Derrick Rose was already lost for the season, the Brooklyn Nets were playing like $180 million busts, and nobody else looked like a real challenger.
So when Miami and Indiana met for the first time on Dec. 10 and the game was hyped as an Eastern Conference finals preview, there seemed little reason to argue.
Tom Thibodeau did, anyway.
A lot can change in an NBA season, the Chicago coach said the next night, and how teams start may not be how they finish. With the Heat and Pacers no longer looking untouchable, and the Bulls, Nets and Raptors playing better basketball for quite some time, maybe this is what he meant.
"You never know how seasons are going to unfold. You don't know how teams will develop. You don't know how they'll improve," Thibodeau said Sunday. "So then at the end, it comes down to how well you're playing and your overall health. So often times, teams find their way."
Chicago has rebounded from losing Rose to another knee surgery, and later trading Luol Deng, to go 35-15 since Jan. 1, a .700 winning percentage that is best in the East. Brooklyn is 34-15 and Toronto has gone 33-18.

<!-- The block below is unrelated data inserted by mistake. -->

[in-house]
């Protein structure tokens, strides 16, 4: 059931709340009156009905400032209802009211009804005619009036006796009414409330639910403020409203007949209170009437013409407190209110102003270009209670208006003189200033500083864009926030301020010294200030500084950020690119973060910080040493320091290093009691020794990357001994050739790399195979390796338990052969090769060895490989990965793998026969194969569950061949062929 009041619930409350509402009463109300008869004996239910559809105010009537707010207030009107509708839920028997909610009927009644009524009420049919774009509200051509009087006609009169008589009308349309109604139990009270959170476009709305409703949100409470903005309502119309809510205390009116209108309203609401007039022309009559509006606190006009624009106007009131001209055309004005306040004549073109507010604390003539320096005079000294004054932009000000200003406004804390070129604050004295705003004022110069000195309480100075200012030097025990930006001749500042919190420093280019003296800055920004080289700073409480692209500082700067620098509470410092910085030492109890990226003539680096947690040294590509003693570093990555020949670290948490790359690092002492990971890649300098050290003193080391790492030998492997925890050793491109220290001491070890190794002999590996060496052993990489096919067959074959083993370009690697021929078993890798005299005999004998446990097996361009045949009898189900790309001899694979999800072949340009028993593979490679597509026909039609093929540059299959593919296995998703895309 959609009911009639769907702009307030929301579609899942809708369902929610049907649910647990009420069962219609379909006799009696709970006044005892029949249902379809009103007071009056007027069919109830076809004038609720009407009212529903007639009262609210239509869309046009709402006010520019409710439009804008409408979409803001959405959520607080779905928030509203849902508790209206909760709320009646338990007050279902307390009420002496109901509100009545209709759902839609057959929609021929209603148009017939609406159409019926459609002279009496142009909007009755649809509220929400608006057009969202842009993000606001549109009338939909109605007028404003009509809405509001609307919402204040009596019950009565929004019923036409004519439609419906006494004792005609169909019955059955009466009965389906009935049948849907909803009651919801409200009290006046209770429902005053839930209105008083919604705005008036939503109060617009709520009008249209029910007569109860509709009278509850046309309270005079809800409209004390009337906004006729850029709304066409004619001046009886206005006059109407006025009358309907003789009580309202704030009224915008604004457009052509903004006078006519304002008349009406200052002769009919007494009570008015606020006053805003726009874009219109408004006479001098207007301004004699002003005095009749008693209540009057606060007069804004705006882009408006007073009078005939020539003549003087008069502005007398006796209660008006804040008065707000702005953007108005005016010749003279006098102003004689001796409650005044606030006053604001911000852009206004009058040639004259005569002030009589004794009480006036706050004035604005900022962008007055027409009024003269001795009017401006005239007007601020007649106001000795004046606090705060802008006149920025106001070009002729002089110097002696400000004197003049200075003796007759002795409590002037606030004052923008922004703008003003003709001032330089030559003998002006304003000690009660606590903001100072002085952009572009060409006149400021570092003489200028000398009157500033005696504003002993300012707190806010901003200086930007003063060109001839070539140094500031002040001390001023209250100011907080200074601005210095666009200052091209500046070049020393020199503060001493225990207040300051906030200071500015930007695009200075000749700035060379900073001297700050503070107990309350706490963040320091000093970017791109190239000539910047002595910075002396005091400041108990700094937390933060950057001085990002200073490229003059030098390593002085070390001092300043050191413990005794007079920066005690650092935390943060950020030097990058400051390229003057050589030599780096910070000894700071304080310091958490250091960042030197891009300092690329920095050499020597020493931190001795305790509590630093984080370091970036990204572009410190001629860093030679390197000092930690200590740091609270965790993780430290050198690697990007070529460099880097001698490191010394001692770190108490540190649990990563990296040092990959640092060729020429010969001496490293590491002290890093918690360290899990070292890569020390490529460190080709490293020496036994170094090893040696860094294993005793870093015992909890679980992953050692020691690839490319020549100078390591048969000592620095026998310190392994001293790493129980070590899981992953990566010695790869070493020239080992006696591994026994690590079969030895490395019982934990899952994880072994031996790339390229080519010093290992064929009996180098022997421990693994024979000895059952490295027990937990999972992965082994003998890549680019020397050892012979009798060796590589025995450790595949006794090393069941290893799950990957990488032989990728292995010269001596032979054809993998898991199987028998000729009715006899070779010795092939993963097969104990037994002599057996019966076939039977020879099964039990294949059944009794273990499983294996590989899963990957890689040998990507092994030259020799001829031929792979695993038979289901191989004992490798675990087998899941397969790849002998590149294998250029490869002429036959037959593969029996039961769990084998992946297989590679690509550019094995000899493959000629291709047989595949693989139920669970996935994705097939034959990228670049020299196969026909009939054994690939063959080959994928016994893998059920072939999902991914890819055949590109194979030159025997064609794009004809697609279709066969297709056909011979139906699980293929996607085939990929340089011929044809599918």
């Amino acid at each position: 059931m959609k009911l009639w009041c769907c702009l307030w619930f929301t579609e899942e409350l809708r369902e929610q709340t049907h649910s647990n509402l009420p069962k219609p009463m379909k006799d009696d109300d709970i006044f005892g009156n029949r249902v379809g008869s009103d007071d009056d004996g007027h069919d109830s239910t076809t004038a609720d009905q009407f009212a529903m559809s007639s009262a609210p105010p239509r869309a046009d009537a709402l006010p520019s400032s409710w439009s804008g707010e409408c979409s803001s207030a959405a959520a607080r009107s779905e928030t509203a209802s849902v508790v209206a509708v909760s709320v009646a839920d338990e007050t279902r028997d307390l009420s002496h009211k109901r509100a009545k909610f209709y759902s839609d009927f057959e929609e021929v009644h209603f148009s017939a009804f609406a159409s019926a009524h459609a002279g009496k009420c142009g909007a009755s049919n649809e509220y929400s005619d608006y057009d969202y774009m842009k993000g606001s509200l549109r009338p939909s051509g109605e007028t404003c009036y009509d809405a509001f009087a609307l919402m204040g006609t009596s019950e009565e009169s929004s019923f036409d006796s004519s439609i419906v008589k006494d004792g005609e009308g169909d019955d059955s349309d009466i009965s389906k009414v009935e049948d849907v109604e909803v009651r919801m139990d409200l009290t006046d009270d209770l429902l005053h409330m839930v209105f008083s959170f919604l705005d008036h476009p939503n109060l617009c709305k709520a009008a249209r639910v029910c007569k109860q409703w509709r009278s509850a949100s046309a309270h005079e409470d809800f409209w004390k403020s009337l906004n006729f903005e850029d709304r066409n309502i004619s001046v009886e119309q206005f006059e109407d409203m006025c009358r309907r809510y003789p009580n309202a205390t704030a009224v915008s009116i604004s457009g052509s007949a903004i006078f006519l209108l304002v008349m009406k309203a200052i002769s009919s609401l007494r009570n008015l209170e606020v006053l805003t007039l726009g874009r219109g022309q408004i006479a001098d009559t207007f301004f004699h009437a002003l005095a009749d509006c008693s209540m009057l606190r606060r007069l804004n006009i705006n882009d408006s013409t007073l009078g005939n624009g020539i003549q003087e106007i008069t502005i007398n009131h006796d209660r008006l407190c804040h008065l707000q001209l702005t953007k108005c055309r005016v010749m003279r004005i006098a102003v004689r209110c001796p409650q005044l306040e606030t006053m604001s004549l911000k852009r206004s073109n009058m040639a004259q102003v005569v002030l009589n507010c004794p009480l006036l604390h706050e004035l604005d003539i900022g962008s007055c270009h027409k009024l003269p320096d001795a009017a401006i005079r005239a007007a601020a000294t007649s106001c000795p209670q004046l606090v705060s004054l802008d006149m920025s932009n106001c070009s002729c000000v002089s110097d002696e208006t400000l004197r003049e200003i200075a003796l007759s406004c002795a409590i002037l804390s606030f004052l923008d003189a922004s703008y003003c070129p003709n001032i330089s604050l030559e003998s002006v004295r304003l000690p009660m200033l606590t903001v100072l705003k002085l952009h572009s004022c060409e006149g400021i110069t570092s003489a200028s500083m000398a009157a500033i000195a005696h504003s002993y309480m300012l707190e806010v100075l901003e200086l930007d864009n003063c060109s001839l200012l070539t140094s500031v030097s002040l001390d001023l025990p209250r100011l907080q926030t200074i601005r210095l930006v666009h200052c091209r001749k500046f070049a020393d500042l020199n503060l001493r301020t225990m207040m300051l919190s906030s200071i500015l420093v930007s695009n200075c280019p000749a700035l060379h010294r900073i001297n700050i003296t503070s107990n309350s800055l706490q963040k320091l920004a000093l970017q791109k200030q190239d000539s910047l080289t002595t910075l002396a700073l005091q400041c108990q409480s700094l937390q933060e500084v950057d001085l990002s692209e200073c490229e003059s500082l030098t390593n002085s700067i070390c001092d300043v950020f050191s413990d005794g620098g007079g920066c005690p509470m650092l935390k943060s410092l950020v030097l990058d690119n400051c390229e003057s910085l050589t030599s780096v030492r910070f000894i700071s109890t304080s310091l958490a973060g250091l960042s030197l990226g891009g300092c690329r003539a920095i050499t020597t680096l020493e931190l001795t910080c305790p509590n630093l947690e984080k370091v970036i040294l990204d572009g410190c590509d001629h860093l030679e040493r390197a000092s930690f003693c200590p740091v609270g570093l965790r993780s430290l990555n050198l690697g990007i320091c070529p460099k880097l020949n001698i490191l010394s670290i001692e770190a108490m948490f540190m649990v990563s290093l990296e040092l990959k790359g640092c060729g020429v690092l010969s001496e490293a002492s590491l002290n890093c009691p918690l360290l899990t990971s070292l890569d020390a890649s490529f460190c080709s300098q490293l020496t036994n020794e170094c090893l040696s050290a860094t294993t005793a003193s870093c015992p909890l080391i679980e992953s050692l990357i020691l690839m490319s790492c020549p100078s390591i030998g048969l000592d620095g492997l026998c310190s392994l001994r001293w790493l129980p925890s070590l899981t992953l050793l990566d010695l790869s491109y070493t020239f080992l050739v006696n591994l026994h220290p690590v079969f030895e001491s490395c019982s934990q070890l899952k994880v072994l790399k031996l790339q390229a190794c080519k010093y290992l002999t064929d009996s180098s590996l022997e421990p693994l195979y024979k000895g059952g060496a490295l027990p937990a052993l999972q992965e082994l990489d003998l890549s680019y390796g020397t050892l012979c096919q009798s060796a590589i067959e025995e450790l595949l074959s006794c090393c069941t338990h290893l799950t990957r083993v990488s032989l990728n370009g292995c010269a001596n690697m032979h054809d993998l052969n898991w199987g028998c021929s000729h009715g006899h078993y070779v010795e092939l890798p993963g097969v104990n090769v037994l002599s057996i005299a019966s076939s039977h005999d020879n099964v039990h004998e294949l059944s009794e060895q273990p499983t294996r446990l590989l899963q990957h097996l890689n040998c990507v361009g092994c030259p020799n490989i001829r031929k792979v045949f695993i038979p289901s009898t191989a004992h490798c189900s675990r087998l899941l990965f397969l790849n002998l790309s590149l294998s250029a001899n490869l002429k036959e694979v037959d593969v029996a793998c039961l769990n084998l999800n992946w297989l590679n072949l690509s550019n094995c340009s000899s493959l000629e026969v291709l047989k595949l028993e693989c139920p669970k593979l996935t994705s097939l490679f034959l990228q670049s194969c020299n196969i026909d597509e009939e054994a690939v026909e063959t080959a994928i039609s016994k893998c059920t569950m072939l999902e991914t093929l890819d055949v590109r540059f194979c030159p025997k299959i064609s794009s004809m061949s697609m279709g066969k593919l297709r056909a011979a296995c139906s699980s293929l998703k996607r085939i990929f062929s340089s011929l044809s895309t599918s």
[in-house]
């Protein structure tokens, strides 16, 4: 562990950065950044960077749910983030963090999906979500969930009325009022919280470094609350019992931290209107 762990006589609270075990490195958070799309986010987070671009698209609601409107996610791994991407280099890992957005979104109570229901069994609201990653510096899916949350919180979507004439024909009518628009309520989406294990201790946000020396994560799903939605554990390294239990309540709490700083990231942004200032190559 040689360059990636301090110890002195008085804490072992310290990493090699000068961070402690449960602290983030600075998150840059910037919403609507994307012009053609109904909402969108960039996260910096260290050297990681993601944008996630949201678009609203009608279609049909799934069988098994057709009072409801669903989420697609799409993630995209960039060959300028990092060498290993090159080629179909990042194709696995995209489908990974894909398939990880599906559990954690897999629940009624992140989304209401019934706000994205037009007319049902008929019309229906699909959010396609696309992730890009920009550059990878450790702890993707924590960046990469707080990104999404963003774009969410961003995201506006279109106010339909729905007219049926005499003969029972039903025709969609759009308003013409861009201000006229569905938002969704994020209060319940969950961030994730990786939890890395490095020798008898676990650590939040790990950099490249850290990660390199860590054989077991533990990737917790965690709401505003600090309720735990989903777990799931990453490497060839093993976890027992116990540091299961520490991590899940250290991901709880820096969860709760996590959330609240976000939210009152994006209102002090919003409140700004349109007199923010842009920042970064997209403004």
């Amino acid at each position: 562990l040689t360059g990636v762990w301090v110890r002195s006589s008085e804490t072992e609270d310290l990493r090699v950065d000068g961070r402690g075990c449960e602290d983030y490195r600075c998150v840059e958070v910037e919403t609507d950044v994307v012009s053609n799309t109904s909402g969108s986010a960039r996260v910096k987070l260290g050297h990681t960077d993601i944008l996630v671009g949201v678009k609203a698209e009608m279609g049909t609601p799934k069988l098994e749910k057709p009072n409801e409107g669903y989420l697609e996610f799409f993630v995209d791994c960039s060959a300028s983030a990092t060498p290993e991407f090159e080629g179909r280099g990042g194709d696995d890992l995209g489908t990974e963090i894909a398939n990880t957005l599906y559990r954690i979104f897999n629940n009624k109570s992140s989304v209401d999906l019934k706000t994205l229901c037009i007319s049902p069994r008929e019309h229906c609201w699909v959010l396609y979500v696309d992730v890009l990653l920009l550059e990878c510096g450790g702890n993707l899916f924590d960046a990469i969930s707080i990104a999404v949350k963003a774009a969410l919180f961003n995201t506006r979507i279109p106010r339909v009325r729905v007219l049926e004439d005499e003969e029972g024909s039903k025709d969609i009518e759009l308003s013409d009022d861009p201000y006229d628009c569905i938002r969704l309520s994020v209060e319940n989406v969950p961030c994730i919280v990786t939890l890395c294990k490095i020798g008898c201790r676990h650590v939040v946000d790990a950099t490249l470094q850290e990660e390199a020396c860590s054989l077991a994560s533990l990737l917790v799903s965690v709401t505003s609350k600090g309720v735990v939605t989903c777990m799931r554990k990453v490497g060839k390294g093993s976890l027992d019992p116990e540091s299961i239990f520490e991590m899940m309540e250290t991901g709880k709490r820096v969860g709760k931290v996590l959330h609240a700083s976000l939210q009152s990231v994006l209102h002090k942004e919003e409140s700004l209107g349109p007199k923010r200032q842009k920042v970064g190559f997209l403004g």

That's more than half a season with better records than Miami (30-19) and Indiana (30-21), who haven't been sharp down the stretch.
"I do think over the course of a long period of time, it does tell you how a team is playing," Thibodeau said. "So if you're looking at 30 or 40 games, which way are they trending? Now that doesn't mean it can't change. Often times in this league it does change."
It did in 1999, when the Knicks team he was an assistant on got healthy just before the playoffs and reached the NBA Finals as a No. 8 seed. That helped convince him never to call a race too early.
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